2003 Seattle Annual Meeting (November 2–5, 2003)

Paper No. 12
Presentation Time: 10:45 AM


PLUHAR, Christopher J.1, STOCK, Greg1, FINKEL, Robert C.2, ANDERSON, Robert S.1, COE, Robert S.1, REIDEL, Stephen P.3 and BJORNSTAD, Bruce N.3, (1)Earth Science Dept, Univ of California, 1156 High St, Santa Cruz, CA 95064-1077, (2)IGPP, Lawrence Livermore National Lab, P.O. Box 808, Livermore, CA 94551-0808, (3)Pacific Northwest National Laboratory, Battelle Memorial Institute, MS6-81, PO Box 999, Richland, WA 99320, cpluhar@es.ucsc.edu

Previous magnetostratigraphic studies (Bjornstad et al, 2001; Pluhar, 2003) indicate that Pleistocene cataclysmic flood deposits of the Hanford DOE site record events as old at 1.1 Ma. These, and additional new magnetostratigraphic data presented here, derive from drill cores penetrating the Cold Creek flood bar in the Pasco Basin, a depositional sink for much of the material scoured from the Channeled Scabland during Missoula Floods and other similar events. The eastern part of the Cold Creek bar records a magnetostratigraphy characterized by reversed polarity at the base with normal polarity above and reversed polarity on top. We hypothesize that the normal zone is the Jaramillo subchron (0.99-1.07 Ma), or less likely, the Olduvai subchron (1.77-1.95 Ma).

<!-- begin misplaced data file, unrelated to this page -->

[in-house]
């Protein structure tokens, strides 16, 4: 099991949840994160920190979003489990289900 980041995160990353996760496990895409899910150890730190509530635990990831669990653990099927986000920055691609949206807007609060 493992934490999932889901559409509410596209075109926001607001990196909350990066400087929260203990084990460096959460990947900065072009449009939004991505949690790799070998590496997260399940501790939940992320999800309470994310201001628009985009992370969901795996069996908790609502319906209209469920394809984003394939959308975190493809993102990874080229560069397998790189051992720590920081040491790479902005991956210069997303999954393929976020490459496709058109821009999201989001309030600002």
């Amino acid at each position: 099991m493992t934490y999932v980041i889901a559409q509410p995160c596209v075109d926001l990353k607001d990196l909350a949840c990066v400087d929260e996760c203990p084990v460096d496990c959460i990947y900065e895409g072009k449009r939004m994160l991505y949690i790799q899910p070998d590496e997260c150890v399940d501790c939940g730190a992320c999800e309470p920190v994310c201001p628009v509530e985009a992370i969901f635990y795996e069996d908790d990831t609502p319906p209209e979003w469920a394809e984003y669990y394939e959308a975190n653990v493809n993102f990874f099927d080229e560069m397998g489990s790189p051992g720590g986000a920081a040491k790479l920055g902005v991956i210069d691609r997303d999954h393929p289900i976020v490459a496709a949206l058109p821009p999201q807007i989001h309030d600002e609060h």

We test these possibilities by cosmogenic burial dating (Granger and Musikar, 2001), using the differential radioactive decay of 26Al and 10Be. We sampled 2 paleosols from drill cores of eastern Cold Creek bar as well as 14 kyr Missoula Flood sediments from Badger Coulee for cosmogenic burial dating. We chose the paleosols to increase the likelihood that sufficient cosmogenic nuclides would have accumulated in the samples prior to burial to allow application of this technique. We analyzed the 14 kyr sample to provide an estimate of the inherited cosmogenic nuclide ratio. Measurable inherited concentrations in the same proportion as that produced at the surface would indicate that burial dating could be applied throughout the stratigraphy. If not, then only the paleosols should be dated by this technique. Initial results suggest that sufficient cosmogenic nuclides concentrations are present in these sediments to make burial dating feasible.